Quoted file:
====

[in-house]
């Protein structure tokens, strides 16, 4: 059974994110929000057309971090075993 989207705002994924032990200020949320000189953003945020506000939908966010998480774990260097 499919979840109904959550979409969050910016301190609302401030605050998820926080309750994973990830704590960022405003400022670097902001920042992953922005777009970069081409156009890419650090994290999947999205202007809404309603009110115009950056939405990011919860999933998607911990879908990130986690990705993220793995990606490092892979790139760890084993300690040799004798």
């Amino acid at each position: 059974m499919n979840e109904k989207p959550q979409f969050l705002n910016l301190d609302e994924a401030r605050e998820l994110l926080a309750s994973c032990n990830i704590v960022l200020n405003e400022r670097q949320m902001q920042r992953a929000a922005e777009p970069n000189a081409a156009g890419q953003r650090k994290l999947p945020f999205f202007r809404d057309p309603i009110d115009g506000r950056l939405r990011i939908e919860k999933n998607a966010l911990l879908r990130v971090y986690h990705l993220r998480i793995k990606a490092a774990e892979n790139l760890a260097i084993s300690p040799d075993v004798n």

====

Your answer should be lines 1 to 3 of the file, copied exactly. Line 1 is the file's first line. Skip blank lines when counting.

[in-house]
């Protein structure tokens, strides 16, 4: 059974994110929000057309971090075993 989207705002994924032990200020949320000189953003945020506000939908966010998480774990260097 499919979840109904959550979409969050910016301190609302401030605050998820926080309750994973990830704590960022405003400022670097902001920042992953922005777009970069081409156009890419650090994290999947999205202007809404309603009110115009950056939405990011919860999933998607911990879908990130986690990705993220793995990606490092892979790139760890084993300690040799004798």
């Amino acid at each position: 059974m499919n979840e109904k989207p959550q979409f969050l705002n910016l301190d609302e994924a401030r605050e998820l994110l926080a309750s994973c032990n990830i704590v960022l200020n405003e400022r670097q949320m902001q920042r992953a929000a922005e777009p970069n000189a081409a156009g890419q953003r650090k994290l999947p945020f999205f202007r809404d057309p309603i009110d115009g506000r950056l939405r990011i939908e919860k999933n998607a966010l911990l879908r990130v971090y986690h990705l993220r998480i793995k990606a490092a774990e892979n790139l760890a260097i084993s300690p040799d075993v004798n």